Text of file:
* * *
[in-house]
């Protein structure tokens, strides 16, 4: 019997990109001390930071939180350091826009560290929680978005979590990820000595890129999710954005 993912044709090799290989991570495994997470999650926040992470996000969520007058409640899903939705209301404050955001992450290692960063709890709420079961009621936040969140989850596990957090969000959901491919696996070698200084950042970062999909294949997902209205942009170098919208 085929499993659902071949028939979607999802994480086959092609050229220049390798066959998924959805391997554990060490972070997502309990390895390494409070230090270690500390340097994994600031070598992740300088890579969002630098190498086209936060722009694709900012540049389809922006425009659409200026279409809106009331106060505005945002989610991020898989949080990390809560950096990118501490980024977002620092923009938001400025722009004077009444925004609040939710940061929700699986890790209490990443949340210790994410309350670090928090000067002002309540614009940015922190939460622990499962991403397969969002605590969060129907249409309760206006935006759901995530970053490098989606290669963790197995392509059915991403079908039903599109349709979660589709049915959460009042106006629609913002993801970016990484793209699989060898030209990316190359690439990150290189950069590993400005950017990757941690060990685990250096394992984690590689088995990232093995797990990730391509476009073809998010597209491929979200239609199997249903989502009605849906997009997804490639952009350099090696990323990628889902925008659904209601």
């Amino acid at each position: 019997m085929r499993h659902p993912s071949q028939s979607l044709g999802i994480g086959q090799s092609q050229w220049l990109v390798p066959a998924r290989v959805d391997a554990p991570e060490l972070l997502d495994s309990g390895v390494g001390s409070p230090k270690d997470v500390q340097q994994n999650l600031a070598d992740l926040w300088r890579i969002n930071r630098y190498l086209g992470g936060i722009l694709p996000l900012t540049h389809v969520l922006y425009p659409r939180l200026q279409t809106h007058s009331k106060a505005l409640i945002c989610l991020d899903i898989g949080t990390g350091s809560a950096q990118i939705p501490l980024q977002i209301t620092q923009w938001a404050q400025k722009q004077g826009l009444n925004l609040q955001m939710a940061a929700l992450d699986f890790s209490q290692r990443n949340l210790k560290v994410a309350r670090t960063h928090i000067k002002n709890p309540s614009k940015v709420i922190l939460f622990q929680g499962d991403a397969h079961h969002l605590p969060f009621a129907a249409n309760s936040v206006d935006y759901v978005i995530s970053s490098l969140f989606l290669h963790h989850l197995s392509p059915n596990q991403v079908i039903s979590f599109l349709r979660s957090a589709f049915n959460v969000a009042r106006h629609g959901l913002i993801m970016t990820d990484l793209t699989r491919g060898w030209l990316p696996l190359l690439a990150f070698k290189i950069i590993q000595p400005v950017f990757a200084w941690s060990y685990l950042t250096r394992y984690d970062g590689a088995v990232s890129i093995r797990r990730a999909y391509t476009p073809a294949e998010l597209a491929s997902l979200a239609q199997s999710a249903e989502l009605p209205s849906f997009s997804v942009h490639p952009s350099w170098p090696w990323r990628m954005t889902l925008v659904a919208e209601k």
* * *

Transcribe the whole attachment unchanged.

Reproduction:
[in-house]
């Protein structure tokens, strides 16, 4: 019997990109001390930071939180350091826009560290929680978005979590990820000595890129999710954005 993912044709090799290989991570495994997470999650926040992470996000969520007058409640899903939705209301404050955001992450290692960063709890709420079961009621936040969140989850596990957090969000959901491919696996070698200084950042970062999909294949997902209205942009170098919208 085929499993659902071949028939979607999802994480086959092609050229220049390798066959998924959805391997554990060490972070997502309990390895390494409070230090270690500390340097994994600031070598992740300088890579969002630098190498086209936060722009694709900012540049389809922006425009659409200026279409809106009331106060505005945002989610991020898989949080990390809560950096990118501490980024977002620092923009938001400025722009004077009444925004609040939710940061929700699986890790209490990443949340210790994410309350670090928090000067002002309540614009940015922190939460622990499962991403397969969002605590969060129907249409309760206006935006759901995530970053490098989606290669963790197995392509059915991403079908039903599109349709979660589709049915959460009042106006629609913002993801970016990484793209699989060898030209990316190359690439990150290189950069590993400005950017990757941690060990685990250096394992984690590689088995990232093995797990990730391509476009073809998010597209491929979200239609199997249903989502009605849906997009997804490639952009350099090696990323990628889902925008659904209601």
């Amino acid at each position: 019997m085929r499993h659902p993912s071949q028939s979607l044709g999802i994480g086959q090799s092609q050229w220049l990109v390798p066959a998924r290989v959805d391997a554990p991570e060490l972070l997502d495994s309990g390895v390494g001390s409070p230090k270690d997470v500390q340097q994994n999650l600031a070598d992740l926040w300088r890579i969002n930071r630098y190498l086209g992470g936060i722009l694709p996000l900012t540049h389809v969520l922006y425009p659409r939180l200026q279409t809106h007058s009331k106060a505005l409640i945002c989610l991020d899903i898989g949080t990390g350091s809560a950096q990118i939705p501490l980024q977002i209301t620092q923009w938001a404050q400025k722009q004077g826009l009444n925004l609040q955001m939710a940061a929700l992450d699986f890790s209490q290692r990443n949340l210790k560290v994410a309350r670090t960063h928090i000067k002002n709890p309540s614009k940015v709420i922190l939460f622990q929680g499962d991403a397969h079961h969002l605590p969060f009621a129907a249409n309760s936040v206006d935006y759901v978005i995530s970053s490098l969140f989606l290669h963790h989850l197995s392509p059915n596990q991403v079908i039903s979590f599109l349709r979660s957090a589709f049915n959460v969000a009042r106006h629609g959901l913002i993801m970016t990820d990484l793209t699989r491919g060898w030209l990316p696996l190359l690439a990150f070698k290189i950069i590993q000595p400005v950017f990757a200084w941690s060990y685990l950042t250096r394992y984690d970062g590689a088995v990232s890129i093995r797990r990730a999909y391509t476009p073809a294949e998010l597209a491929s997902l979200a239609q199997s999710a249903e989502l009605p209205s849906f997009s997804v942009h490639p952009s350099w170098p090696w990323r990628m954005t889902l925008v659904a919208e209601k």